The case was postponed until November 1864 when the accusation of the admiral’s adultery was withdrawn and Miss Faithfull (who had previously avoided appearing in court) stated that the fidgety admiral was forever tending the fires in the house and was seen exiting Miss Faithfull’s bedroom in his nightshirt – however, the young lady confirmed that no connection (the word used in the trial) had actually been made.
After the judge’s summing up, the jury found that Mrs Codrington had committed adultery with both Anderson and Mildmay, and that Admiral Codrington had done nothing to cause his wife’s misconduct. His lordship accordingly pronounced decree nisi. Anderson was called upon to pay the admiral’s costs of £942-2s-4d, and Codrington was eventually ordered to pay his ex-wife’s legal costs of £1,118-10s-0d.
In September 1875, an understated entry in numerous newspapers’ obituary columns announced: “September 12, at South Street, Kensington, Helen Jane Codrington.” The hapless Helen had apparently died in poverty of cancer. Furthermore, she has been cast into oblivion as a thorough search has not turned up any portraits of her.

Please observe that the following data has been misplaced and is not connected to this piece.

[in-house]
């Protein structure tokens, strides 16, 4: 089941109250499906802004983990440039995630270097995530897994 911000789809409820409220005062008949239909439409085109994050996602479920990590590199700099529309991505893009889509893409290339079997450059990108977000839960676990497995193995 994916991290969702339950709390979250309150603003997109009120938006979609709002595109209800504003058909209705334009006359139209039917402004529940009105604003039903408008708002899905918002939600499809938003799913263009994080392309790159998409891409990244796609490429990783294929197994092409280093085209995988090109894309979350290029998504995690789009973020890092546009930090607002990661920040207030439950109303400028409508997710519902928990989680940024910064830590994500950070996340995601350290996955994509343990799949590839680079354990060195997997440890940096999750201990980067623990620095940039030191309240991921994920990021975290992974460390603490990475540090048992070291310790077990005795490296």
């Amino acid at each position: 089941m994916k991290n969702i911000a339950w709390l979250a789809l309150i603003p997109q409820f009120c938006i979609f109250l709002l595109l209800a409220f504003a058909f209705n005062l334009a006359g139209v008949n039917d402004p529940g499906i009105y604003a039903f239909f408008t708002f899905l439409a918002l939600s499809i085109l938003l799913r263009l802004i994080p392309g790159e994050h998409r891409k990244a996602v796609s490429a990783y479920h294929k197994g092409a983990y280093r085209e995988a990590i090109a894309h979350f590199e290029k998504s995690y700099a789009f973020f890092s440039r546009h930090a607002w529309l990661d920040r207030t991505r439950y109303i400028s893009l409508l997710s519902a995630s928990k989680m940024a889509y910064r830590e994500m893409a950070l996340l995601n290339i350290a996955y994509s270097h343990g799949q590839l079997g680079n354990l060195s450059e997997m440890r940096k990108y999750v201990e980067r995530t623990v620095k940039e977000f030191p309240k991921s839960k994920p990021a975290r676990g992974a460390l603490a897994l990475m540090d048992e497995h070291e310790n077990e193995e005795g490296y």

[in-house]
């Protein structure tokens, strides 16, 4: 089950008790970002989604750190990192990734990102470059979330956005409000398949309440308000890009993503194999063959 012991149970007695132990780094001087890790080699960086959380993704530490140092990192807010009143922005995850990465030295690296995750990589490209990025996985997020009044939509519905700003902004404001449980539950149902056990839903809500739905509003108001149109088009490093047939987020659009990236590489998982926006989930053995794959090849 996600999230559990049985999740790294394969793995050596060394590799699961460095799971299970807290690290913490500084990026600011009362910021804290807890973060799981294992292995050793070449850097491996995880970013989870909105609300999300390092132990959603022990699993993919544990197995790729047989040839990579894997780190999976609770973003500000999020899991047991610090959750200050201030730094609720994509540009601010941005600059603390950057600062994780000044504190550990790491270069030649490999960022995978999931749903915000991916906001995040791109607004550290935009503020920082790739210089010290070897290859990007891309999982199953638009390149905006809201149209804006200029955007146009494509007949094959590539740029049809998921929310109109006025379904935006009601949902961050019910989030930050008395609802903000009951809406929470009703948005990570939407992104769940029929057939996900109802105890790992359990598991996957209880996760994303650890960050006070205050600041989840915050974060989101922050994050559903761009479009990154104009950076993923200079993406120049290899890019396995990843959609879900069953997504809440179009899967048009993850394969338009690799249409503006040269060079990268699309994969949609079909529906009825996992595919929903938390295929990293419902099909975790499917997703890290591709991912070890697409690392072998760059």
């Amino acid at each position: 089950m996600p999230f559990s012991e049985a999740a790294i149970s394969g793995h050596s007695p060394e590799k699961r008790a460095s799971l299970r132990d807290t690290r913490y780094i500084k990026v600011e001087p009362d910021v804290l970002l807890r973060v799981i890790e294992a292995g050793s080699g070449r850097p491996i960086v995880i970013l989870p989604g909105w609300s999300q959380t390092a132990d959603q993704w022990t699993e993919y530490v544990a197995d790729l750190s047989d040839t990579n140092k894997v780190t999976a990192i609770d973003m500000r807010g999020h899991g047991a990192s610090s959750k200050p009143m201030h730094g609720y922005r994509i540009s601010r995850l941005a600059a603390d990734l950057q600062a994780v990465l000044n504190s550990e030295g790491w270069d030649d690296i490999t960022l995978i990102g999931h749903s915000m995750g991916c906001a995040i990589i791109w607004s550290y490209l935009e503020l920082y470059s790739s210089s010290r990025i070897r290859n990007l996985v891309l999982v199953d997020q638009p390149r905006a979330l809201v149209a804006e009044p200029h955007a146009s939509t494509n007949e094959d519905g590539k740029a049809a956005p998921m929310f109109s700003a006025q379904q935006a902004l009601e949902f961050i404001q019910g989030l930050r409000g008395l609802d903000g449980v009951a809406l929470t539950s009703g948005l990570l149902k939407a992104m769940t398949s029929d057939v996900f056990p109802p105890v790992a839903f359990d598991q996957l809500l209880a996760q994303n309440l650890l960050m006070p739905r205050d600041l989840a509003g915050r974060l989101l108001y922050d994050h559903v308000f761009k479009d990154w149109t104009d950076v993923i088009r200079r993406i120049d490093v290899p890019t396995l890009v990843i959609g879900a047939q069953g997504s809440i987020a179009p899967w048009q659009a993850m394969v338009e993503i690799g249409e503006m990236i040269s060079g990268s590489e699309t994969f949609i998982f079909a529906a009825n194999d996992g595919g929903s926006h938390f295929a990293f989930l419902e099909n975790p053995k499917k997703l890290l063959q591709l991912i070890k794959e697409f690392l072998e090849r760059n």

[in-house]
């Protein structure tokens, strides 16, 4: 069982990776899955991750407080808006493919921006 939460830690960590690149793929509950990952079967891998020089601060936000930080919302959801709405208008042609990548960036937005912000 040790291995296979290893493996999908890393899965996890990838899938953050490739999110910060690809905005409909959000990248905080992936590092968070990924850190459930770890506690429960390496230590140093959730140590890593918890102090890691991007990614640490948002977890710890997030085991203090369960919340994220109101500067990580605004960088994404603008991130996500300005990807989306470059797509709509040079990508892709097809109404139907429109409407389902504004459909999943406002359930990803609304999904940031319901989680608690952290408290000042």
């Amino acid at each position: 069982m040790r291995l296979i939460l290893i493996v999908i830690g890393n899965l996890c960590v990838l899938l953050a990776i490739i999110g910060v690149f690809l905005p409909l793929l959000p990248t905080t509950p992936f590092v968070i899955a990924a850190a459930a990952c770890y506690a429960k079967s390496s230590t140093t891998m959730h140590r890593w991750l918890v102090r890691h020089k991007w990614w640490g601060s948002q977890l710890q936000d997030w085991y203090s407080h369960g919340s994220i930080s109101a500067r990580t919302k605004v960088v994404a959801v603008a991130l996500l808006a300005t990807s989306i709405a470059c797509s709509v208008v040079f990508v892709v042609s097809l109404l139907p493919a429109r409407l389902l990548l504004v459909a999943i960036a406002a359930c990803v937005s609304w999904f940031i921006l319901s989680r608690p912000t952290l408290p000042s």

Neither Mildmay nor Anderson’s career seemed to have suffered as a result of the verdict. The former retired from the Army with the rank of lieutenant colonel and subsequently joined the Honourable Corps of Gentlemen-at-Arms, more commonly known as the monarch’s Nearest Guard. Anderson retired as full general, having served as Commander of the Infantry Brigade at Gibraltar, and as the Governor of the Royal Military College. He was also received a Distinguished Service Award and ended his career with the prestigious colonelcy of the 22nd Regiment.
Research also revealed an astonishing additional fact that makes Anderson’s subsequent career success even more surprising. It turns out that in the very month that Anderson was sailing for Malta with his battalion in 1859, a trial was taking place in London’s Divorce and Probate Court: Anderson was being charged, by Captain Thomas Hansen Ratcliffe of his own regiment, of adultery with Ratcliffe’s wife, while stationed in India in 1850.
There were some numerous intriguing twists and turns in that case too; the military authorities were of the opinion that Anderson had not seduced Mrs Ratcliffe, and that since she had entered the relationship of her own volition, Anderson was not guilty; however, civil judge, Lord Campbell, found that there was abundant evidence of adultery. Anderson was made to pay costs.
The lothario was indeed fortunate in having avoided dire consequences not once but twice for his lascivious behaviour.